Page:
The US automotive industry needs to foster collaborative relationships between firms at all tiers in the supply chain if it is to prosper, according to a study by researchers at Case Western Reserve University in Cleveland, Ohio.
And it warns that adversarial relationships within the supply chain could impede the industry’s progress.
“In this future, instead of developing better products and thinking critically about how to remove inefficiencies from processes that span multiple firms, firms at each level of the supply chain generate profits by squeezing margins of firms in the tier under them. This path is a recipe for industry-wide stagnation,” said research leader Susan Helper, Weatherhead School of Management Cartlon Professor of Economics.
The report “The US Auto Supply Chain at a Crossroads” includes findings of the National Survey of Automotive Suppliers, conducted by researchers at Case Western Reserve as part of the Driving Change consortium, led by the Labour Market Information Offices of Indiana, Michigan and Ohio
Helper’s research team focused on smaller firms within the industry’s supply chain – usually tier 2 or tier 3 suppliers. They account for 30 percent of employment in the auto supply chain.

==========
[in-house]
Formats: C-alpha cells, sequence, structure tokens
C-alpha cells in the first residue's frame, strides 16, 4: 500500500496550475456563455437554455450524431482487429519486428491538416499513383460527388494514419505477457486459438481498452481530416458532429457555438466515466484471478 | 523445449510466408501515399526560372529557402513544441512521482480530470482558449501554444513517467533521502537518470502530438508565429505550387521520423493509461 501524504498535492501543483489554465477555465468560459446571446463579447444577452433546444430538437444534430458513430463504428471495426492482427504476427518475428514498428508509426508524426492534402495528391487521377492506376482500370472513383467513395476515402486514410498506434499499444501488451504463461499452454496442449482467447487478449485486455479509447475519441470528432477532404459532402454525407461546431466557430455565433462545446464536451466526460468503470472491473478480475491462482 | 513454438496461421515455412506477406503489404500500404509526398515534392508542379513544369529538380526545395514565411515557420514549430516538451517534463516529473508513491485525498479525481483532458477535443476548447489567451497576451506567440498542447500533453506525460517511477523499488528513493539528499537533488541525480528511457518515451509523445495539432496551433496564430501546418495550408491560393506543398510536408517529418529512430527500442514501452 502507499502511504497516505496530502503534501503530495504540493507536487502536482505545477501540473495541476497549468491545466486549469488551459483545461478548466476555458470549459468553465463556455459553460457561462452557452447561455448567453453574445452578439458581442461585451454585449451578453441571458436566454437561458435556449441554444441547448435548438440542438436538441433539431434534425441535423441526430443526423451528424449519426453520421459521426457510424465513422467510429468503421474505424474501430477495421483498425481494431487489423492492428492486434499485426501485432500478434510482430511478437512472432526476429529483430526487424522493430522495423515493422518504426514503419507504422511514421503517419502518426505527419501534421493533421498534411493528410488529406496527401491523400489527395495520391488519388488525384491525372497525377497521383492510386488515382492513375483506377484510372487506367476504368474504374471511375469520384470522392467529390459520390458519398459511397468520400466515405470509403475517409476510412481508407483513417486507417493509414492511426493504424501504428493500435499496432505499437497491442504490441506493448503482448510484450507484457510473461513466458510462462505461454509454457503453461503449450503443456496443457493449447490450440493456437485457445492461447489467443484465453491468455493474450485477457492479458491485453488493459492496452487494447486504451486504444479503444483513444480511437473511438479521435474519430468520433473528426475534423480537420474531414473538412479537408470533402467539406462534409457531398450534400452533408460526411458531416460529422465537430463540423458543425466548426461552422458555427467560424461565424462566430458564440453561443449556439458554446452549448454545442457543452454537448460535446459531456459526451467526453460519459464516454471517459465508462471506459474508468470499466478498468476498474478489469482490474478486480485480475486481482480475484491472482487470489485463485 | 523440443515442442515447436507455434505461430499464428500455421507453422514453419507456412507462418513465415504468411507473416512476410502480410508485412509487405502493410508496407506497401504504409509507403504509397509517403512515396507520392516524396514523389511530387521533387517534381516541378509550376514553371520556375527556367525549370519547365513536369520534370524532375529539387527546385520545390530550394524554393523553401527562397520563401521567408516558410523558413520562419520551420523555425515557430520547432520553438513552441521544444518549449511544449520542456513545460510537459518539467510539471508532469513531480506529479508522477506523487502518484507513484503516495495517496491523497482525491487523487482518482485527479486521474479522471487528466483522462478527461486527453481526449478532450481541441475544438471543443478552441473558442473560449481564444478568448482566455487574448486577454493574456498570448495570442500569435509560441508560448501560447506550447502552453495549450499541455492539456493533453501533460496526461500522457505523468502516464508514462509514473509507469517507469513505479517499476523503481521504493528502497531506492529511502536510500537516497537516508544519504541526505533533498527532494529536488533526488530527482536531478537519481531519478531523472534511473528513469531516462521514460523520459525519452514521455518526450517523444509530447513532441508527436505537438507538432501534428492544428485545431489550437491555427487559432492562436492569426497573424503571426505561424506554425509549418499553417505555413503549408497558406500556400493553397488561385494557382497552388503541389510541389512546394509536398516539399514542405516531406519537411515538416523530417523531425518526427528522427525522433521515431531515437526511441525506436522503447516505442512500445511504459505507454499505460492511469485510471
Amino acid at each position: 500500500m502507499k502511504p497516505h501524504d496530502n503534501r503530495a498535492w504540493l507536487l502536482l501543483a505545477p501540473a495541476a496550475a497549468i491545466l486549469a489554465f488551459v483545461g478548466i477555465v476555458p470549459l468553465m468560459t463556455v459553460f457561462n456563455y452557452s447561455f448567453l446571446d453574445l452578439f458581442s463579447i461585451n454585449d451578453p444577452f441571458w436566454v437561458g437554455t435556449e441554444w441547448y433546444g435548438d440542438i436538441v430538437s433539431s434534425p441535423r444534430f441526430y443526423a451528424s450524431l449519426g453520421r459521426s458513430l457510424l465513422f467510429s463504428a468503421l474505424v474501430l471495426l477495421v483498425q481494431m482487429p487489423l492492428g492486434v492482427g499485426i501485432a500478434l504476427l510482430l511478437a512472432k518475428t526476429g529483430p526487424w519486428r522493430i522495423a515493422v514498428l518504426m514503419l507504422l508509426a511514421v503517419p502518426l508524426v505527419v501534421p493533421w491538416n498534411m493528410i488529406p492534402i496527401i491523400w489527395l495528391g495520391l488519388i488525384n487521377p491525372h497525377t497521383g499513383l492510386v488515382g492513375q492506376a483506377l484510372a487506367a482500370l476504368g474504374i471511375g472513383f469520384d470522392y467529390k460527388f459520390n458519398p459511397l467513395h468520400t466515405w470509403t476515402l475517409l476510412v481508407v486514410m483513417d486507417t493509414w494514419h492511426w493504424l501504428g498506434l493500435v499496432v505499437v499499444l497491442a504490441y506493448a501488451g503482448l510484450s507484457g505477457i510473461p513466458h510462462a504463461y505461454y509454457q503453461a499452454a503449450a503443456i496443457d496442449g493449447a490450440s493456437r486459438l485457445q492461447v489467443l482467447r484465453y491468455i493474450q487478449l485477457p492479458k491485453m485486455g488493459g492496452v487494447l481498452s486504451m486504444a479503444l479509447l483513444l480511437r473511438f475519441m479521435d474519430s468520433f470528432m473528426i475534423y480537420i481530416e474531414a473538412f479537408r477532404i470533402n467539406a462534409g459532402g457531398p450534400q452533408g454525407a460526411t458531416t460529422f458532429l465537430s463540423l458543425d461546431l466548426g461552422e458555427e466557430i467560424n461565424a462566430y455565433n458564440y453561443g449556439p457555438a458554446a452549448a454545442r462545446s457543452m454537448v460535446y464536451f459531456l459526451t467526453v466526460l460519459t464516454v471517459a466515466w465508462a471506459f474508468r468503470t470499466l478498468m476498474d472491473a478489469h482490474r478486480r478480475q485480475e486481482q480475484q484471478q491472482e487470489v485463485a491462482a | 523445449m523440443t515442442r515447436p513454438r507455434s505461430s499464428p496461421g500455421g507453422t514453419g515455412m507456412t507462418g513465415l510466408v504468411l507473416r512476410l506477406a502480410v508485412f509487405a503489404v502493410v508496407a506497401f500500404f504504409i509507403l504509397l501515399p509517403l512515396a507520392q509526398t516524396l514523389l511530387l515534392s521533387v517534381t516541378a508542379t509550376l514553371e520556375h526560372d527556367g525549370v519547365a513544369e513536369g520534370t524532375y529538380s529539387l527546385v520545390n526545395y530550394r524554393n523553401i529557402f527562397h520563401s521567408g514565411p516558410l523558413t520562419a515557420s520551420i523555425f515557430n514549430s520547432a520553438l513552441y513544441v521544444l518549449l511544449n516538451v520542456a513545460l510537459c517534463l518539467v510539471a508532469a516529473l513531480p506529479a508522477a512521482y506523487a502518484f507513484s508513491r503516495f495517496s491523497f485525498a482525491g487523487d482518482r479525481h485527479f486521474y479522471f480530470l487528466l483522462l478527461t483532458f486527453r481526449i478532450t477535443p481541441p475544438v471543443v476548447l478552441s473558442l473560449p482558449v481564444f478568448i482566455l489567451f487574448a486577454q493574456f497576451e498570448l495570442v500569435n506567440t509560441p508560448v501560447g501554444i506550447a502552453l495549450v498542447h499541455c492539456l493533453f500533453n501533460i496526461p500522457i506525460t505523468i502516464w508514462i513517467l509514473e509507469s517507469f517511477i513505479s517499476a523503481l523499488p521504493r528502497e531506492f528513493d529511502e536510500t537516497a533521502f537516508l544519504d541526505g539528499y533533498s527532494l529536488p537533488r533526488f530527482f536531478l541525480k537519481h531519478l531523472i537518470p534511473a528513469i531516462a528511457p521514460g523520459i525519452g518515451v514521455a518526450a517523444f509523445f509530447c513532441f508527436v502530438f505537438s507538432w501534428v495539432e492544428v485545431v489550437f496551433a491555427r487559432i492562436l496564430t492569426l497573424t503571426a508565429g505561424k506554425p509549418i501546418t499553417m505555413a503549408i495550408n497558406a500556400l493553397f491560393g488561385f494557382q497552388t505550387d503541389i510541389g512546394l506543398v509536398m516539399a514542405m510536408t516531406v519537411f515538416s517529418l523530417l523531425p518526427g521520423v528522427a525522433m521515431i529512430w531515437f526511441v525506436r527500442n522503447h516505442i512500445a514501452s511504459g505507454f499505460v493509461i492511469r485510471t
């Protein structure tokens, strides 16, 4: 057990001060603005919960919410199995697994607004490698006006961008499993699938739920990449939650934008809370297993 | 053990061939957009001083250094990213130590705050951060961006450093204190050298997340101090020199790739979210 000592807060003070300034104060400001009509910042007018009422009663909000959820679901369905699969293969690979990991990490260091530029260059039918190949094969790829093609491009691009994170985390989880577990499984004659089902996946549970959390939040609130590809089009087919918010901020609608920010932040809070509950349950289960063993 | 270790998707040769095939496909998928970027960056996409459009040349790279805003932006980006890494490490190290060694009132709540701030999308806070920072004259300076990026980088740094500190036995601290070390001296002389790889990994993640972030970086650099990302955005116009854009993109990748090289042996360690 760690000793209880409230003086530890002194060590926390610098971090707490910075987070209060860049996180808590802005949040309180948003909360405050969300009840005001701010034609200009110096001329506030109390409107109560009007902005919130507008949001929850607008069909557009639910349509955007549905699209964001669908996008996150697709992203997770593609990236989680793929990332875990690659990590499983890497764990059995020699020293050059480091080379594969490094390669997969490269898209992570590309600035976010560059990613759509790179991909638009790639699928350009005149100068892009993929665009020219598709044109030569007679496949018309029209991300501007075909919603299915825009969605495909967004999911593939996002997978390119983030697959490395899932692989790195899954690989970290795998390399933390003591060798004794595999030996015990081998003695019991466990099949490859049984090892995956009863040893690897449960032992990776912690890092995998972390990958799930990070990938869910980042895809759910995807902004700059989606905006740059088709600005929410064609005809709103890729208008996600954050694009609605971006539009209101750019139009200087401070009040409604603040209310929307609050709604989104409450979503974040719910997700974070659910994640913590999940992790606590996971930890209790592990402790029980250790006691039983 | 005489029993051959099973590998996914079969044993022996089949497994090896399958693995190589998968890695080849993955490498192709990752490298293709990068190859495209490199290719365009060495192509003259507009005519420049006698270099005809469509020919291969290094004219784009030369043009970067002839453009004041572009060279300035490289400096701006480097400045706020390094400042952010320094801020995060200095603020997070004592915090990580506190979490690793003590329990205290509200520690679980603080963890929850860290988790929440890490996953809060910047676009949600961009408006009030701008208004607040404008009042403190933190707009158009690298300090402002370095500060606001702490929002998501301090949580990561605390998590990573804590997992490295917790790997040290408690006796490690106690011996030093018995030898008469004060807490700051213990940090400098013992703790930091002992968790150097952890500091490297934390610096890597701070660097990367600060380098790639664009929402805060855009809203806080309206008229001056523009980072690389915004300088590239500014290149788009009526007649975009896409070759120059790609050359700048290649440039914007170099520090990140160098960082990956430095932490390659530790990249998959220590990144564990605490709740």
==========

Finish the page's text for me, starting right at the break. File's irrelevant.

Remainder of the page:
The report found evidence that many first tier firms continued to protect their profit margins by cutting the margins of their suppliers, rather than by trying to build positive-sum relationships.
In response, many suppliers focused on short-term cost-cutting and were reluctant to invest in modernising their operations. For example, barely a third of survey respondents have adopted Toyota-style practices such as involving workers in problem-solving groups, despite widespread evidence that such practices improve performance.
The study found some evidence that relationships are becoming more collaborative, as many firms report that their main customers are more likely now to work with them to reduce costs than they were in 2007 before the recession.